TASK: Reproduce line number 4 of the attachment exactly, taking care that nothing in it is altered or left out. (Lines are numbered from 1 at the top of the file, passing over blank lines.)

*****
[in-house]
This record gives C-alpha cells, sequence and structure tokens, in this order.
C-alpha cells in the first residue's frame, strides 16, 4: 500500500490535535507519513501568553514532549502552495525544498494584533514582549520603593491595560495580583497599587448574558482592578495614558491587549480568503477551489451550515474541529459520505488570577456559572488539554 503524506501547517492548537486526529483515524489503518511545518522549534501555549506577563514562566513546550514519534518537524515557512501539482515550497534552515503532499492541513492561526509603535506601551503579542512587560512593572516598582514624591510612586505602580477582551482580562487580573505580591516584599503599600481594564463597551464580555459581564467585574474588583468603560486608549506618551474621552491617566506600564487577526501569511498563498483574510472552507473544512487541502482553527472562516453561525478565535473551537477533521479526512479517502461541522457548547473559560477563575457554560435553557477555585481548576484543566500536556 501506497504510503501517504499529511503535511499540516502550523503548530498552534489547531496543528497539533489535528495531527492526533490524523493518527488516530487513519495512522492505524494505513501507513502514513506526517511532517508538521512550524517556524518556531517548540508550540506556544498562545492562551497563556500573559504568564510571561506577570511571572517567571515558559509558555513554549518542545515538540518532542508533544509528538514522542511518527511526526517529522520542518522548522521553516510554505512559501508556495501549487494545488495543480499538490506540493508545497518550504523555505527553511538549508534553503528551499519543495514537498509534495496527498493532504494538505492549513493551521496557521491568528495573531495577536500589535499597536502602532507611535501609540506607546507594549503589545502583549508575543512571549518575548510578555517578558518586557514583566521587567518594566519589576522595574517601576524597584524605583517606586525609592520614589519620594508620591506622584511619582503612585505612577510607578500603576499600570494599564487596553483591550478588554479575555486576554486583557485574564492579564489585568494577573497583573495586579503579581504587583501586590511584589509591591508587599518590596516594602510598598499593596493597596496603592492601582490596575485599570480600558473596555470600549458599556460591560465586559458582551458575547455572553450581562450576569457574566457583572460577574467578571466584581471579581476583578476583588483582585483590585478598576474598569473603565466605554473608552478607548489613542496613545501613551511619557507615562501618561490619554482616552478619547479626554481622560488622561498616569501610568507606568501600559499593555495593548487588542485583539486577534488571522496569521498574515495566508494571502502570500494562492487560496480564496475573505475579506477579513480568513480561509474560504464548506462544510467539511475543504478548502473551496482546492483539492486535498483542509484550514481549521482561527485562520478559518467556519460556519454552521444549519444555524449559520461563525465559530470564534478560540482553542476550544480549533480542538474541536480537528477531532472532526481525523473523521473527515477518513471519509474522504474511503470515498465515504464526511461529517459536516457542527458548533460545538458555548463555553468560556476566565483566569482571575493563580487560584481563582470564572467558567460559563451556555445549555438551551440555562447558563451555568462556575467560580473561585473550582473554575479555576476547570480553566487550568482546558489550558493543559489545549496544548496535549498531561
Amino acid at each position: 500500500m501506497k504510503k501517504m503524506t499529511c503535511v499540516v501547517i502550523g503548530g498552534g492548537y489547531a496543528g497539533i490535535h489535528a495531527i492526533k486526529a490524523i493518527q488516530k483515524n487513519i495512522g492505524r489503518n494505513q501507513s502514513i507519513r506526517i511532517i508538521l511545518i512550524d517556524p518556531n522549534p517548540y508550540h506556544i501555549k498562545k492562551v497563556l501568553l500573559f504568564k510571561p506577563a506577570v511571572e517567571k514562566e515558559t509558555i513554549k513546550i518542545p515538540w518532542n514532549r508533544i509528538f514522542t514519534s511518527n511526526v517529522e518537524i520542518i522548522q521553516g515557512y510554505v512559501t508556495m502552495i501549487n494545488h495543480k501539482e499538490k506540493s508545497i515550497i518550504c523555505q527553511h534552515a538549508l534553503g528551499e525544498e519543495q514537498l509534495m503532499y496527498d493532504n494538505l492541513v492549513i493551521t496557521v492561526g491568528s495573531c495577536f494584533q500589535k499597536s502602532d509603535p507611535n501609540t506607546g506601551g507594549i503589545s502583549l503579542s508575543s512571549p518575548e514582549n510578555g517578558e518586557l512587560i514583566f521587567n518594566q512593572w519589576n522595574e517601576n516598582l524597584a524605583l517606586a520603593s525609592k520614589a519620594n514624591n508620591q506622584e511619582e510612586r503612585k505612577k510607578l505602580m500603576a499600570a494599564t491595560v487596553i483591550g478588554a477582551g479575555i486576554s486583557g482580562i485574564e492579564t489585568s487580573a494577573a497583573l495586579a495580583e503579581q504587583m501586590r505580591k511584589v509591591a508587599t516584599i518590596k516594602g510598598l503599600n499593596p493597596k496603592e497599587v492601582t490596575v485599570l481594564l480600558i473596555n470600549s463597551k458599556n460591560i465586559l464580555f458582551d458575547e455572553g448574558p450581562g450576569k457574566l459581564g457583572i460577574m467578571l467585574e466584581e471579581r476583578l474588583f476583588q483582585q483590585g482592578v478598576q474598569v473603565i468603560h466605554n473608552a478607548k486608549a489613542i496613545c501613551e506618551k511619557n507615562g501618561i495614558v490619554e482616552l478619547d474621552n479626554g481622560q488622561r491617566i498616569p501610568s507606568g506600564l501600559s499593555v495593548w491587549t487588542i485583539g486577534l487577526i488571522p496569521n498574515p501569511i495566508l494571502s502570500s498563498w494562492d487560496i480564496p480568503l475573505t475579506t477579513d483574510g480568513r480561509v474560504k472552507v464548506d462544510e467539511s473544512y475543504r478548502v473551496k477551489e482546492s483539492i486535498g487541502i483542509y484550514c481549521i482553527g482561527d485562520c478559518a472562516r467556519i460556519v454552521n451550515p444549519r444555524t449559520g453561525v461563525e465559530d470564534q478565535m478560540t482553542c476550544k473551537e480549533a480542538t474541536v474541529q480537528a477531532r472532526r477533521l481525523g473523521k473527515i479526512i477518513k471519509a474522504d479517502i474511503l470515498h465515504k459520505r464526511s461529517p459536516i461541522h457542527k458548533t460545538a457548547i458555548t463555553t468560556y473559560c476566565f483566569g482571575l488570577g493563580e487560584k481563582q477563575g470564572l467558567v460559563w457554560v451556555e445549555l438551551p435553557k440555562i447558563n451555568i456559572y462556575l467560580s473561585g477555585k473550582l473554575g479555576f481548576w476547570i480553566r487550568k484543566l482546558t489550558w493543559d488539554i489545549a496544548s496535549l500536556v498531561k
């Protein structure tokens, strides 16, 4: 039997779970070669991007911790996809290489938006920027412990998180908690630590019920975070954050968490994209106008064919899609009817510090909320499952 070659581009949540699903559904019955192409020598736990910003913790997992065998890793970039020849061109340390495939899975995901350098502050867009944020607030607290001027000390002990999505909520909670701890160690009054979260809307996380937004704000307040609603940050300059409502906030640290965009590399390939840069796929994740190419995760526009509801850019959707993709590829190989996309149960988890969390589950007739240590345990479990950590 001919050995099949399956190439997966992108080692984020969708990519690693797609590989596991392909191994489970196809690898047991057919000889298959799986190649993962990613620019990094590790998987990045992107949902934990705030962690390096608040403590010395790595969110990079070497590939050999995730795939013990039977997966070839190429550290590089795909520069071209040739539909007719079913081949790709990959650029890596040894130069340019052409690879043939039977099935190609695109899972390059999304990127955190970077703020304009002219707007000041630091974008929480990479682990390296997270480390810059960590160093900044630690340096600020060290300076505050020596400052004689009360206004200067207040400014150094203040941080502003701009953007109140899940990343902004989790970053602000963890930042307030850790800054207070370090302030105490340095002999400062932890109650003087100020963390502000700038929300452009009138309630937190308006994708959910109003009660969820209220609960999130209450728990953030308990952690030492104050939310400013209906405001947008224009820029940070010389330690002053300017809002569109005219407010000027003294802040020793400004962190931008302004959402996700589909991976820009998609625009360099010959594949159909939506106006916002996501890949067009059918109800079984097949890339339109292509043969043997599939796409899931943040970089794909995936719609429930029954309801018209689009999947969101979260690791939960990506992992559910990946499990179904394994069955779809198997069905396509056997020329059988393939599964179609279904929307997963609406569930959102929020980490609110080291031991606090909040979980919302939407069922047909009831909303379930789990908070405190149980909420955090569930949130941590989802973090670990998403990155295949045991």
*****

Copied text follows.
Amino acid at each position: 500500500m501506497k504510503k501517504m503524506t499529511c503535511v499540516v501547517i502550523g503548530g498552534g492548537y489547531a496543528g497539533i490535535h489535528a495531527i492526533k486526529a490524523i493518527q488516530k483515524n487513519i495512522g492505524r489503518n494505513q501507513s502514513i507519513r506526517i511532517i508538521l511545518i512550524d517556524p518556531n522549534p517548540y508550540h506556544i501555549k498562545k492562551v497563556l501568553l500573559f504568564k510571561p506577563a506577570v511571572e517567571k514562566e515558559t509558555i513554549k513546550i518542545p515538540w518532542n514532549r508533544i509528538f514522542t514519534s511518527n511526526v517529522e518537524i520542518i522548522q521553516g515557512y510554505v512559501t508556495m502552495i501549487n494545488h495543480k501539482e499538490k506540493s508545497i515550497i518550504c523555505q527553511h534552515a538549508l534553503g528551499e525544498e519543495q514537498l509534495m503532499y496527498d493532504n494538505l492541513v492549513i493551521t496557521v492561526g491568528s495573531c495577536f494584533q500589535k499597536s502602532d509603535p507611535n501609540t506607546g506601551g507594549i503589545s502583549l503579542s508575543s512571549p518575548e514582549n510578555g517578558e518586557l512587560i514583566f521587567n518594566q512593572w519589576n522595574e517601576n516598582l524597584a524605583l517606586a520603593s525609592k520614589a519620594n514624591n508620591q506622584e511619582e510612586r503612585k505612577k510607578l505602580m500603576a499600570a494599564t491595560v487596553i483591550g478588554a477582551g479575555i486576554s486583557g482580562i485574564e492579564t489585568s487580573a494577573a497583573l495586579a495580583e503579581q504587583m501586590r505580591k511584589v509591591a508587599t516584599i518590596k516594602g510598598l503599600n499593596p493597596k496603592e497599587v492601582t490596575v485599570l481594564l480600558i473596555n470600549s463597551k458599556n460591560i465586559l464580555f458582551d458575547e455572553g448574558p450581562g450576569k457574566l459581564g457583572i460577574m467578571l467585574e466584581e471579581r476583578l474588583f476583588q483582585q483590585g482592578v478598576q474598569v473603565i468603560h466605554n473608552a478607548k486608549a489613542i496613545c501613551e506618551k511619557n507615562g501618561i495614558v490619554e482616552l478619547d474621552n479626554g481622560q488622561r491617566i498616569p501610568s507606568g506600564l501600559s499593555v495593548w491587549t487588542i485583539g486577534l487577526i488571522p496569521n498574515p501569511i495566508l494571502s502570500s498563498w494562492d487560496i480564496p480568503l475573505t475579506t477579513d483574510g480568513r480561509v474560504k472552507v464548506d462544510e467539511s473544512y475543504r478548502v473551496k477551489e482546492s483539492i486535498g487541502i483542509y484550514c481549521i482553527g482561527d485562520c478559518a472562516r467556519i460556519v454552521n451550515p444549519r444555524t449559520g453561525v461563525e465559530d470564534q478565535m478560540t482553542c476550544k473551537e480549533a480542538t474541536v474541529q480537528a477531532r472532526r477533521l481525523g473523521k473527515i479526512i477518513k471519509a474522504d479517502i474511503l470515498h465515504k459520505r464526511s461529517p459536516i461541522h457542527k458548533t460545538a457548547i458555548t463555553t468560556y473559560c476566565f483566569g482571575l488570577g493563580e487560584k481563582q477563575g470564572l467558567v460559563w457554560v451556555e445549555l438551551p435553557k440555562i447558563n451555568i456559572y462556575l467560580s473561585g477555585k473550582l473554575g479555576f481548576w476547570i480553566r487550568k484543566l482546558t489550558w493543559d488539554i489545549a496544548s496535549l500536556v498531561k